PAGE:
As you might know I’ve tried to reproduce a feel of traditional oils in my digital paintings. This time I spent a great deal of time to change my workflow to get closer to that goal. The process involved studying paintings from the old masters. I got especially inspired by the cow themed paintings by Julien Dupre (1851-1910). Cows are perfect subjects for portraying dramatic light because of the white skin color. I thought I knew how to do natural lighting by using warm light and cool shadows, but looking at the paintings I realized the shadows can be warm where the cool light cast by the sky is obscured. He also made interesting paintings where the main subjects were in shadow and the background was brightly lit. That’s something I never tried before in my previous paintings.
To get more convincing oil painting effect I tried my hands on the latest Corel Painter. I did a finished painting, but I wasn’t satisfied enough to publish it. Clearly looking at the paintings from old masters makes you critical on your own paintings — which is good when trying to improve. So I spent more time studying a book of my favorite Finnish painter Albert Edelfelt (1854 - 1905) and then started a new painting.
This time I wanted all the main elements to be right. First the composition and lighting: I took the subject of my previous painting and made a simple 3d scene of that in Blender. Then I took that to Corel Painter and made a grayscale study based on the render. That’s how I usually work since the values are a foundation of a painting. Then came the part that is always the hardest: adding color. This time I really took effort to study paintings of the old masters by taking them to Photoshop and pushing up the contrast to really see how they’ve done the colors. Learning from that I was able to get a decent color sketch.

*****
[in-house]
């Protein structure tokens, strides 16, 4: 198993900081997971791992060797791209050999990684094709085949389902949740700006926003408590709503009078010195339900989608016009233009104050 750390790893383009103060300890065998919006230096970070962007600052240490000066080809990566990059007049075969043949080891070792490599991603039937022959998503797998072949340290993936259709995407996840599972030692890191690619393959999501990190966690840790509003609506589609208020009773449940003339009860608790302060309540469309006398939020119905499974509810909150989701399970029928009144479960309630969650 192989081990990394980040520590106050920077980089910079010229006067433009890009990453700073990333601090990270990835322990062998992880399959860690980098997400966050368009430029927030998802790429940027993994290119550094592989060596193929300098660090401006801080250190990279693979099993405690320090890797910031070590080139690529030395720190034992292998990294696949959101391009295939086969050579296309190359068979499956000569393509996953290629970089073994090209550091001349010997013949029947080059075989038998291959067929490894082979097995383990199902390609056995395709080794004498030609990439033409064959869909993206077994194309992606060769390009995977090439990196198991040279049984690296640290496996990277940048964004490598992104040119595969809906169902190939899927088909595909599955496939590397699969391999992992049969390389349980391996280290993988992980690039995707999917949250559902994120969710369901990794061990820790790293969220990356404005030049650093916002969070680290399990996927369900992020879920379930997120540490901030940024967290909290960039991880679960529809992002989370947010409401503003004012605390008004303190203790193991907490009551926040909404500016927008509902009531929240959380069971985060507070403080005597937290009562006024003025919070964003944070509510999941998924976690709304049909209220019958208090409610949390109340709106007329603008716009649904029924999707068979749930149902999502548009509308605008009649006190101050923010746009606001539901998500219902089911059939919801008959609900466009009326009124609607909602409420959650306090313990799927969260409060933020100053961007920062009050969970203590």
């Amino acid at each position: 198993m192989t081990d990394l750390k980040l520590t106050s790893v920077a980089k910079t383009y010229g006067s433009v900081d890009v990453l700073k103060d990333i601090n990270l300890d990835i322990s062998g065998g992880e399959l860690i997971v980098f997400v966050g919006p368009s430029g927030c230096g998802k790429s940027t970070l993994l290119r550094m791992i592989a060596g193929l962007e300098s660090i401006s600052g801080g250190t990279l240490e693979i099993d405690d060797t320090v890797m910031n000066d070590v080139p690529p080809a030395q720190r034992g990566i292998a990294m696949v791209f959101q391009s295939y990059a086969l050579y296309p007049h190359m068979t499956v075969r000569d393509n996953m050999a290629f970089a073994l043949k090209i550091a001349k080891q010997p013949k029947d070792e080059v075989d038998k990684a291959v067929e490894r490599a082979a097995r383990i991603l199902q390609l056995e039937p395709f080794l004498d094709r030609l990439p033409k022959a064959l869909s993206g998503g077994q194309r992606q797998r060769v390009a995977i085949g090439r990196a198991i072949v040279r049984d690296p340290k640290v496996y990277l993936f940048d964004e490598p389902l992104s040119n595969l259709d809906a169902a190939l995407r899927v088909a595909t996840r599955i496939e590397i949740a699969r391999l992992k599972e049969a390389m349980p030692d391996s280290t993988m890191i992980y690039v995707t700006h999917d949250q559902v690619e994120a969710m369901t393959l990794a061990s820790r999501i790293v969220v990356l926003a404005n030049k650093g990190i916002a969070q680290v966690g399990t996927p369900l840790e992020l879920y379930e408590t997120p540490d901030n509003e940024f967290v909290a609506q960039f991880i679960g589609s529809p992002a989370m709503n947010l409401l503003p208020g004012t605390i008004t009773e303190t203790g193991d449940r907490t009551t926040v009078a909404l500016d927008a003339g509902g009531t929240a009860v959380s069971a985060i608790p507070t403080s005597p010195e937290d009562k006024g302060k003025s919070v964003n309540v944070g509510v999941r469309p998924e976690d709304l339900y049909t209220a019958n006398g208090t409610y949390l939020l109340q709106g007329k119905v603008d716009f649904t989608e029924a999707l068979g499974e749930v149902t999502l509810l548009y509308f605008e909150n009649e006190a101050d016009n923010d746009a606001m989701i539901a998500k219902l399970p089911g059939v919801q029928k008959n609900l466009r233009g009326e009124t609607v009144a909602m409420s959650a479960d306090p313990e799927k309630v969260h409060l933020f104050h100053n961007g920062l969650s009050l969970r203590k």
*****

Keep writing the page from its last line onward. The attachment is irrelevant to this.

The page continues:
The painting started to look nice when viewing from a distance, but looking closer it was what digital paintings usually are: too soft with textures looking too artificial. So I bought the latest version of ArtRage and started experimenting how to achieve the different oil painting effects. One is the technique called dry brushing, where using only a little paint makes the canvas texture still visible when brushed lightly. Another is impasto, which is a term for using really thick paint, usually in the areas of brightest highlights. Third is a blending effect achieved by pushing paint using a palette knife. ArtRage was able to deliver all those effects, although it took some time to figure out how to do them. So I took the painting into ArtRage and basically repainted it on top of the existing one using the tools mentioned. I was surprised how nice the end results were. I’m sure to continue learning how to push the traditional look in my future paintings. After all that’s what makes me different from all the other digital painters.
Now I’d like to hear your opinion. What do you think of the oil painting effect? Do you want to see detail shots that really show the effect when viewed closer?